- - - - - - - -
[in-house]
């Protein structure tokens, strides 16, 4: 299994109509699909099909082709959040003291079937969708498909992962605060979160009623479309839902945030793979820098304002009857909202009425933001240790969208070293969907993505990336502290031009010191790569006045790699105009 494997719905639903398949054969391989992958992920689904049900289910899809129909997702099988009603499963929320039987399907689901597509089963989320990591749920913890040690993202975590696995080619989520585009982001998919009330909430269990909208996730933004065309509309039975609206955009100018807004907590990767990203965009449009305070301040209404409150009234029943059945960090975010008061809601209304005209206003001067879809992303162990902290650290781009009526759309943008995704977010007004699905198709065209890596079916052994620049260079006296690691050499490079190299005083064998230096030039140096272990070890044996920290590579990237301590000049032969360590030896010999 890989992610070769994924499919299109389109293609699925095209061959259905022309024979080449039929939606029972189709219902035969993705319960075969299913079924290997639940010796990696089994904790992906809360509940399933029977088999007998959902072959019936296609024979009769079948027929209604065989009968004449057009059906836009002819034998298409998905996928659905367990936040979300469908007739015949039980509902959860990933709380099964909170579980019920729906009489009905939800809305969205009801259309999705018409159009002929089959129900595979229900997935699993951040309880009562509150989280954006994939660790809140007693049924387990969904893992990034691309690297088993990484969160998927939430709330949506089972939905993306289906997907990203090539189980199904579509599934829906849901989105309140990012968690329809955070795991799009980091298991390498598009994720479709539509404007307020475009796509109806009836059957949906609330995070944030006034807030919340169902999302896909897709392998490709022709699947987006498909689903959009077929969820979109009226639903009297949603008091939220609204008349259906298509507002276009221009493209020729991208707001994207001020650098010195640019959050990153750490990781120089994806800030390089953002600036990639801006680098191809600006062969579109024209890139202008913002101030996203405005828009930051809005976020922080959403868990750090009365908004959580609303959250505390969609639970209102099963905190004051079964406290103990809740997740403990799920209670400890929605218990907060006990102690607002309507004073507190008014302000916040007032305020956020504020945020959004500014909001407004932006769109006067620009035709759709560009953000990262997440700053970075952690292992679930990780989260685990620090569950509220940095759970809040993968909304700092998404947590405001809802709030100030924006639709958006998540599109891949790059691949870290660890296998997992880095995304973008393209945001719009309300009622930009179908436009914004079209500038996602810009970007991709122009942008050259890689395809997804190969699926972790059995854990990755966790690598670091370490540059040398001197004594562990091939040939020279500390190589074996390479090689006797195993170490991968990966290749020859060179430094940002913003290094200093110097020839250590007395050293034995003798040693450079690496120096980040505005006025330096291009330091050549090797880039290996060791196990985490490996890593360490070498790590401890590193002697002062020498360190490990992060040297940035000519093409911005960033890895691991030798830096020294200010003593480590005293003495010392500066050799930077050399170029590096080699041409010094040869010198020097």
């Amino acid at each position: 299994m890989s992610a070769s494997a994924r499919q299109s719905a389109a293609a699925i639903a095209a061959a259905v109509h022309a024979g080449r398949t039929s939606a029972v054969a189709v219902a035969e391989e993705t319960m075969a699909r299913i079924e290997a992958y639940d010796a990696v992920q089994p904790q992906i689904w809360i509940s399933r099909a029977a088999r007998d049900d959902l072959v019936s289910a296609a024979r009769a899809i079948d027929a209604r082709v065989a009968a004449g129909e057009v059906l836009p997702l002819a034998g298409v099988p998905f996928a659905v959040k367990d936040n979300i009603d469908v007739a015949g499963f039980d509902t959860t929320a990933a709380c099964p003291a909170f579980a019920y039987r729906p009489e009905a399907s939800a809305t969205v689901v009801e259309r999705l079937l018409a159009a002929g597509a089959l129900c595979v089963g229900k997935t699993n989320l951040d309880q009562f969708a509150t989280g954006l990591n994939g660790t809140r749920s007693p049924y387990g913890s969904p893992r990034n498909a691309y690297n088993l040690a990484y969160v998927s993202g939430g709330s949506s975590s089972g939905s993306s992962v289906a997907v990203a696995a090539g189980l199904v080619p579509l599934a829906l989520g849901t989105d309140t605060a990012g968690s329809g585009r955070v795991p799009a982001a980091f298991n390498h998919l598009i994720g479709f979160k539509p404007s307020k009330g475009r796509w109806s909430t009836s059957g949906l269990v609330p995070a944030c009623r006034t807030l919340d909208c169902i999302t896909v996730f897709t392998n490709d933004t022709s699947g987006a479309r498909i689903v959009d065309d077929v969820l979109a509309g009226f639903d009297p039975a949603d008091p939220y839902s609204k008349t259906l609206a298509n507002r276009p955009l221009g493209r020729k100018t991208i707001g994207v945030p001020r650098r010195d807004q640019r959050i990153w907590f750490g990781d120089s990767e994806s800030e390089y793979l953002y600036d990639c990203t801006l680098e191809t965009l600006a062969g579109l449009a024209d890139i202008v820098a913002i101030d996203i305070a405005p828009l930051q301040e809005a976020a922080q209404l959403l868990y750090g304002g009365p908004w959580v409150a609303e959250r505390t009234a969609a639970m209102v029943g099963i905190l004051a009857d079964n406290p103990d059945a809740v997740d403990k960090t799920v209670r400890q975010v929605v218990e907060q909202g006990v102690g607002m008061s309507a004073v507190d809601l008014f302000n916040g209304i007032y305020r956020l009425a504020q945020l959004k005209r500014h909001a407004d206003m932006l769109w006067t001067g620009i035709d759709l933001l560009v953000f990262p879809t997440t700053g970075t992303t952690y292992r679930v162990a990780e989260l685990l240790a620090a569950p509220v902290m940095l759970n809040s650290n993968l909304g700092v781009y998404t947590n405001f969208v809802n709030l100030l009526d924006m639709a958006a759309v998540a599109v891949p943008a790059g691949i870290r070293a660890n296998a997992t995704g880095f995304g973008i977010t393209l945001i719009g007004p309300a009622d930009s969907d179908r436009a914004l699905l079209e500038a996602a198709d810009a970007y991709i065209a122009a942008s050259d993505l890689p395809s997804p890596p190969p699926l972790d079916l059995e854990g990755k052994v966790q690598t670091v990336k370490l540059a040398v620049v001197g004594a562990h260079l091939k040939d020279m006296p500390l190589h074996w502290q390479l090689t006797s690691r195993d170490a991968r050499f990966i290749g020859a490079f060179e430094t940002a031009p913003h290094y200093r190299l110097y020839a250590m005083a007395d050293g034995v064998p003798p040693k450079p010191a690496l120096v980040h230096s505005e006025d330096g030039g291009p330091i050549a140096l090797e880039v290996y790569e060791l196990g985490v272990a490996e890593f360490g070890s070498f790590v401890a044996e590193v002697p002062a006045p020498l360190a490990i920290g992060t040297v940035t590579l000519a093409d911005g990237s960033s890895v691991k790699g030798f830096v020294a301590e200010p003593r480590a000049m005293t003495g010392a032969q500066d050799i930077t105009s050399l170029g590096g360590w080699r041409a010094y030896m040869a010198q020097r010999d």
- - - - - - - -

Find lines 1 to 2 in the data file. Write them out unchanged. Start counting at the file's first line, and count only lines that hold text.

[in-house]
């Protein structure tokens, strides 16, 4: 299994109509699909099909082709959040003291079937969708498909992962605060979160009623479309839902945030793979820098304002009857909202009425933001240790969208070293969907993505990336502290031009010191790569006045790699105009 494997719905639903398949054969391989992958992920689904049900289910899809129909997702099988009603499963929320039987399907689901597509089963989320990591749920913890040690993202975590696995080619989520585009982001998919009330909430269990909208996730933004065309509309039975609206955009100018807004907590990767990203965009449009305070301040209404409150009234029943059945960090975010008061809601209304005209206003001067879809992303162990902290650290781009009526759309943008995704977010007004699905198709065209890596079916052994620049260079006296690691050499490079190299005083064998230096030039140096272990070890044996920290590579990237301590000049032969360590030896010999 890989992610070769994924499919299109389109293609699925095209061959259905022309024979080449039929939606029972189709219902035969993705319960075969299913079924290997639940010796990696089994904790992906809360509940399933029977088999007998959902072959019936296609024979009769079948027929209604065989009968004449057009059906836009002819034998298409998905996928659905367990936040979300469908007739015949039980509902959860990933709380099964909170579980019920729906009489009905939800809305969205009801259309999705018409159009002929089959129900595979229900997935699993951040309880009562509150989280954006994939660790809140007693049924387990969904893992990034691309690297088993990484969160998927939430709330949506089972939905993306289906997907990203090539189980199904579509599934829906849901989105309140990012968690329809955070795991799009980091298991390498598009994720479709539509404007307020475009796509109806009836059957949906609330995070944030006034807030919340169902999302896909897709392998490709022709699947987006498909689903959009077929969820979109009226639903009297949603008091939220609204008349259906298509507002276009221009493209020729991208707001994207001020650098010195640019959050990153750490990781120089994806800030390089953002600036990639801006680098191809600006062969579109024209890139202008913002101030996203405005828009930051809005976020922080959403868990750090009365908004959580609303959250505390969609639970209102099963905190004051079964406290103990809740997740403990799920209670400890929605218990907060006990102690607002309507004073507190008014302000916040007032305020956020504020945020959004500014909001407004932006769109006067620009035709759709560009953000990262997440700053970075952690292992679930990780989260685990620090569950509220940095759970809040993968909304700092998404947590405001809802709030100030924006639709958006998540599109891949790059691949870290660890296998997992880095995304973008393209945001719009309300009622930009179908436009914004079209500038996602810009970007991709122009942008050259890689395809997804190969699926972790059995854990990755966790690598670091370490540059040398001197004594562990091939040939020279500390190589074996390479090689006797195993170490991968990966290749020859060179430094940002913003290094200093110097020839250590007395050293034995003798040693450079690496120096980040505005006025330096291009330091050549090797880039290996060791196990985490490996890593360490070498790590401890590193002697002062020498360190490990992060040297940035000519093409911005960033890895691991030798830096020294200010003593480590005293003495010392500066050799930077050399170029590096080699041409010094040869010198020097």